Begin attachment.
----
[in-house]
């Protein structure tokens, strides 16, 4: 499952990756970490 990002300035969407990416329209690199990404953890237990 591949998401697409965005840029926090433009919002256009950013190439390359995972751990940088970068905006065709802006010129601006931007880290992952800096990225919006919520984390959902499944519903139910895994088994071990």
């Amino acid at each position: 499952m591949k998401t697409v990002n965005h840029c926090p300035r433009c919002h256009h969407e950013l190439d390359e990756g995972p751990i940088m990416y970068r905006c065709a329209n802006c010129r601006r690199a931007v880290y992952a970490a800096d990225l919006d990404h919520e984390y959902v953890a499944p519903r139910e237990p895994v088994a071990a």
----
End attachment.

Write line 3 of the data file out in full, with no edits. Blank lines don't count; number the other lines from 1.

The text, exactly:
């Amino acid at each position: 499952m591949k998401t697409v990002n965005h840029c926090p300035r433009c919002h256009h969407e950013l190439d390359e990756g995972p751990i940088m990416y970068r905006c065709a329209n802006c010129r601006r690199a931007v880290y992952a970490a800096d990225l919006d990404h919520e984390y959902v953890a499944p519903r139910e237990p895994v088994a071990a």